J. Jason Wentworth  3 days back

                                          Two thoughts: One, the USAF routinely recovered its parachute-lowered Firebee jet-powered target drones using a helicopter; the system was called MARS (Mid-Air Retrieval System), and their current Firebee replacement targets may also utilize MARS recovery. Also:


                                          While this is more speculative, the small size (and therefore higher strength and rigidity) of the Electron first stage may--if they're going to do this--make it possible to launch the vehicle from a tube launcher, with a sealing piston entrapping the engines' exhaust in order to "pop" the vehicle into flight. (The Arcas and Super Arcas meteorological and sounding rockets were also tube-launched in this way, and the piston launcher [the rockets sat atop the piston, with plastic foam staves aligning them in the tube] significantly increased their launch velocity without requiring a booster to be added. One or two optional additional gas generator cartridges could also be threaded into the launcher's bottom plenum chamber and fired at ignition, to enable heavier payloads to be carried--or to achieve even higher launch velocities with normal-mass Arcas and Super Arcas payloads.) Most liquid propellant rockets are too large and fragile to survive such high launch accelerations, but the Electron is a quite small, strong, and stiff vehicle, so such tube launches would likely be survivable.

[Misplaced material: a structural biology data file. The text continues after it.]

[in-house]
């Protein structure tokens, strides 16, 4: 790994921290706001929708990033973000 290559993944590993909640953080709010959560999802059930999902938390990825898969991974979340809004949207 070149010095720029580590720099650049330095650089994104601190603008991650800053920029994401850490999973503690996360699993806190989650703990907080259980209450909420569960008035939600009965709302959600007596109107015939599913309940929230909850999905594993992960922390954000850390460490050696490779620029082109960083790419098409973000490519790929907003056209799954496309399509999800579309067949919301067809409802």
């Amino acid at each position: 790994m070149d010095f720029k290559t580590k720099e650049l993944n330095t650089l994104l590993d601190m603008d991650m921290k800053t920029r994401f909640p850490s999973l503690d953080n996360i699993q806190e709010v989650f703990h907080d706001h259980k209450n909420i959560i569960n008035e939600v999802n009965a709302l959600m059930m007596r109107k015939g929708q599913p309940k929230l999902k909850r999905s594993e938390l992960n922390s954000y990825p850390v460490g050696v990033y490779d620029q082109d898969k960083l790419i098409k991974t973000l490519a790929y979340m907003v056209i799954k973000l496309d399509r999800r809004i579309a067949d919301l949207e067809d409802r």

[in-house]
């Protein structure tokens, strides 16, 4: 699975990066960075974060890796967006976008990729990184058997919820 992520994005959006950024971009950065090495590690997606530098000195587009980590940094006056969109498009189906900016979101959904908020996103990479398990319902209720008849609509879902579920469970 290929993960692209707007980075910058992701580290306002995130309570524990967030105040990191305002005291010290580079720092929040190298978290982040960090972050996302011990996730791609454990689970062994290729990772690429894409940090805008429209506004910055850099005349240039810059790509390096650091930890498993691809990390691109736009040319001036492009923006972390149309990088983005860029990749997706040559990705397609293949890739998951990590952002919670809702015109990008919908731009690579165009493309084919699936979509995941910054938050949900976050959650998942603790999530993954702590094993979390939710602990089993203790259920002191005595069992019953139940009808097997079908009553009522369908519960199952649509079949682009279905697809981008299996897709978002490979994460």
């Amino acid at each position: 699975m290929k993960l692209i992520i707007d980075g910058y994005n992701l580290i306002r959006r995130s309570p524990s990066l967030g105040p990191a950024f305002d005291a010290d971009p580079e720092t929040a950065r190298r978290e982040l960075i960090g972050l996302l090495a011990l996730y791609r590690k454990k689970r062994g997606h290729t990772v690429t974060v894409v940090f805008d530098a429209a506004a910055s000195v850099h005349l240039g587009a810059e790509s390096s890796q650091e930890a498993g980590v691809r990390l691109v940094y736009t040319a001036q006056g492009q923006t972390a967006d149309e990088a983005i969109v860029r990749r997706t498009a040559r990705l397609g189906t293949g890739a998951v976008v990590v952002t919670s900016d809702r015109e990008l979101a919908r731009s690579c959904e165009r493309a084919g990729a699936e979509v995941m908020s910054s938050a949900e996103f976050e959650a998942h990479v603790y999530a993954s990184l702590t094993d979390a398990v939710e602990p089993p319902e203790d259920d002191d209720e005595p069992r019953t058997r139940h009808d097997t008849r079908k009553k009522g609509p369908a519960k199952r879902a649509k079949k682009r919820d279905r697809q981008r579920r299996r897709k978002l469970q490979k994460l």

• Lars
                                            Lars  2 days back

                                            So they basically do a cold launch?

                                        • Bill Blackburn
                                          Bill Blackburn  3 days back

                                          Going to be toasty

                                          • Rob Speed
                                            Rob Speed  3 days back